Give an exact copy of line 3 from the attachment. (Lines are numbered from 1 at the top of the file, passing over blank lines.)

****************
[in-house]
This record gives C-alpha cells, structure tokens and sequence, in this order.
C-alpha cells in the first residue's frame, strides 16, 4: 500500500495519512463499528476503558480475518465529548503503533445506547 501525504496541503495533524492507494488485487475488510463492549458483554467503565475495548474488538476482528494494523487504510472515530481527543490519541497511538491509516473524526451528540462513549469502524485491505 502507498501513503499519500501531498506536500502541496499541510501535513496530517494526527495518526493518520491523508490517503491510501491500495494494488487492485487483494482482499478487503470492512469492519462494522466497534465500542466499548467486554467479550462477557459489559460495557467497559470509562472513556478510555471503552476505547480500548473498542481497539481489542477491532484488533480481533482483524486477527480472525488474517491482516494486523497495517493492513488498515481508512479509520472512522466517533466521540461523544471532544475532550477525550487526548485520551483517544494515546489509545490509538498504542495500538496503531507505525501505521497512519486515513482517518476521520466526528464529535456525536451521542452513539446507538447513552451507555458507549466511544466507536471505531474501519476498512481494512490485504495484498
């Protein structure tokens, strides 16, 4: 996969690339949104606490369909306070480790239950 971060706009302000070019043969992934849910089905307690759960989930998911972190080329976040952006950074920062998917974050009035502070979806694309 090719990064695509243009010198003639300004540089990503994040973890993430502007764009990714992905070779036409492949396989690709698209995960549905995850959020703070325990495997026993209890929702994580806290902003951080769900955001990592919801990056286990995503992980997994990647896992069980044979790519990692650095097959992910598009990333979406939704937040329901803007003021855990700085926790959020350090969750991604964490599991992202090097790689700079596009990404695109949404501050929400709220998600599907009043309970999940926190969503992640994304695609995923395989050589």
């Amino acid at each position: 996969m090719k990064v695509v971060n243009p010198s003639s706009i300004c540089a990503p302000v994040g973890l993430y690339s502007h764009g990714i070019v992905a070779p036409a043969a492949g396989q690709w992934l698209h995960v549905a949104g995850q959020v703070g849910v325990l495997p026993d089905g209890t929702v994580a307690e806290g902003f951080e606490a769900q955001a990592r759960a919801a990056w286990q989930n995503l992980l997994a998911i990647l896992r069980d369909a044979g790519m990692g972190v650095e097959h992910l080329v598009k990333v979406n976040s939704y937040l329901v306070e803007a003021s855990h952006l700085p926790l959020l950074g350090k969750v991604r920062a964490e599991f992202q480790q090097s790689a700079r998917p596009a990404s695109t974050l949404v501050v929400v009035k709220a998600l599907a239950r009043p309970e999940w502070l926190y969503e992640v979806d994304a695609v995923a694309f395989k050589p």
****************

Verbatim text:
C-alpha cells in the first residue's frame, strides 16, 4: 500500500495519512463499528476503558480475518465529548503503533445506547 501525504496541503495533524492507494488485487475488510463492549458483554467503565475495548474488538476482528494494523487504510472515530481527543490519541497511538491509516473524526451528540462513549469502524485491505 502507498501513503499519500501531498506536500502541496499541510501535513496530517494526527495518526493518520491523508490517503491510501491500495494494488487492485487483494482482499478487503470492512469492519462494522466497534465500542466499548467486554467479550462477557459489559460495557467497559470509562472513556478510555471503552476505547480500548473498542481497539481489542477491532484488533480481533482483524486477527480472525488474517491482516494486523497495517493492513488498515481508512479509520472512522466517533466521540461523544471532544475532550477525550487526548485520551483517544494515546489509545490509538498504542495500538496503531507505525501505521497512519486515513482517518476521520466526528464529535456525536451521542452513539446507538447513552451507555458507549466511544466507536471505531474501519476498512481494512490485504495484498